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Last Updated: Wednesday, 24 August 2005, 09:50 GMT 10:50 UK
Talks restart in meal breaks row
Unions and ambulance leaders are to restart negotiations over meal breaks amid claims that patients are suffering under current arrangements.

Since June, North East Ambulance Service paramedics have received unpaid and undisturbed meal breaks.

They said as a result there have been a number of incidents where crews nearest an emergency have not been contacted but crews have come from further away.

Unions said staff want to be paid for meal breaks and being on standby.

One paramedic, who asked not to be named, told the BBC: "It makes us feel frustrated, angry and I suppose you could say it's very upsetting for the crews who want to be able to treat those patients but they are unable to carry out their job.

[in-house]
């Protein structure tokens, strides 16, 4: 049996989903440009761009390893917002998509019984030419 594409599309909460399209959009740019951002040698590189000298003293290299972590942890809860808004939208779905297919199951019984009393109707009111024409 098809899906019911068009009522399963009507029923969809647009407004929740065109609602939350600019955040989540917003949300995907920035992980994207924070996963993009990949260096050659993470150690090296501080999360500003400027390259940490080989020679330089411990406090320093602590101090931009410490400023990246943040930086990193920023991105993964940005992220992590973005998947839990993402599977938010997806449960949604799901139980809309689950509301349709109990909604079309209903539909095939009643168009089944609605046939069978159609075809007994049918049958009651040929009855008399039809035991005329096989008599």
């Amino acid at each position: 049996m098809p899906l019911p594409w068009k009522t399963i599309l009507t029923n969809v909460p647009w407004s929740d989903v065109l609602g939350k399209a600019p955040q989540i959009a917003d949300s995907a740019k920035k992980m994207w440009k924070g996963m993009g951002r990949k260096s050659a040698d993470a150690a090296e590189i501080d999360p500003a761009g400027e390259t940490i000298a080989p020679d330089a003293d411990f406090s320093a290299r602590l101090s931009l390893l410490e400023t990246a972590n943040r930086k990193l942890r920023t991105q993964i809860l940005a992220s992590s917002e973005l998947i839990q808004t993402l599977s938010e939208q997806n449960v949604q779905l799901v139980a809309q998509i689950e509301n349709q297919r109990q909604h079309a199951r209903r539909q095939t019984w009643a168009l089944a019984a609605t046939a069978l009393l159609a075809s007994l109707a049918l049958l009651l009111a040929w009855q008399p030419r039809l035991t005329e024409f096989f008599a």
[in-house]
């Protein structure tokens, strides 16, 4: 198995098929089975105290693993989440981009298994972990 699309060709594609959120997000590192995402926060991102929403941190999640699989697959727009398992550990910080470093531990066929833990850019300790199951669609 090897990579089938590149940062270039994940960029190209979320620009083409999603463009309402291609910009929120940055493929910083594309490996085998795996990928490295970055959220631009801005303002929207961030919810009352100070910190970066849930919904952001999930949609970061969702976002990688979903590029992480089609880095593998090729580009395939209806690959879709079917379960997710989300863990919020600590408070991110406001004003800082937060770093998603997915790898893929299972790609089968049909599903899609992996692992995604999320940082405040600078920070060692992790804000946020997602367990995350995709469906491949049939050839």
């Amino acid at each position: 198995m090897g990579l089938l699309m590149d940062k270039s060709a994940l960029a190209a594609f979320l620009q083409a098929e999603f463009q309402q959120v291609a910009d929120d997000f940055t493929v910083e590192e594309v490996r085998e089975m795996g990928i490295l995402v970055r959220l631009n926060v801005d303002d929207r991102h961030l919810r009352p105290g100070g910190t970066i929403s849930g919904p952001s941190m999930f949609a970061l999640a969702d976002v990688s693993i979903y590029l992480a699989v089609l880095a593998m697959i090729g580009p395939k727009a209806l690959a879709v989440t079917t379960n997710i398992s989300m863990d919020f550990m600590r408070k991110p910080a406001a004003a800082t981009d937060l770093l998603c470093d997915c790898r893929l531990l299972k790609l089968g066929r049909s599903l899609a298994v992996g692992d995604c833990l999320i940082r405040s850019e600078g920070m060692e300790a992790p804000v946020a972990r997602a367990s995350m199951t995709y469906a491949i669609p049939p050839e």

"And they know that people are suffering during the periods that they are unavailable."

We want to be treated like other emergency services.
Joel Byers, Unison

The issue of meal breaks rose as part of negotiations on a national NHS Pay Structure called Agenda for Change.

It was the cause of industrial action last year when it emerged staff would no longer be paid for meal breaks even though they were on standby.

The matter went to arbitration which ruled in the staff's favour but this was then overtaken by a national agreement that there should be unpaid and undisturbed meal breaks.

On Tuesday night, North East Ambulance Service chief executive Simon Featherstone met with staff and negotiations are due to start again.

Joel Byers, from Unison, said staff morale had been hit.

Minimise impact

He said: "We want to be treated like other emergency services. We are unique within the health service.

"We are either an emergency service and are available 24/7 or not and are available 22/7, you can't have it both ways."

The union believes it would cost 1.5m a year to pay staff for meal breaks.

Mr Featherstone said they were complying with the undisturbed meal breaks, which had been signed up to nationally by Unison and management.

He said 45 new staff were being trained to minimise the impact and ideally he would like to change the situation.

He said: "I don't have the resources to pay the staff exactly what they want."


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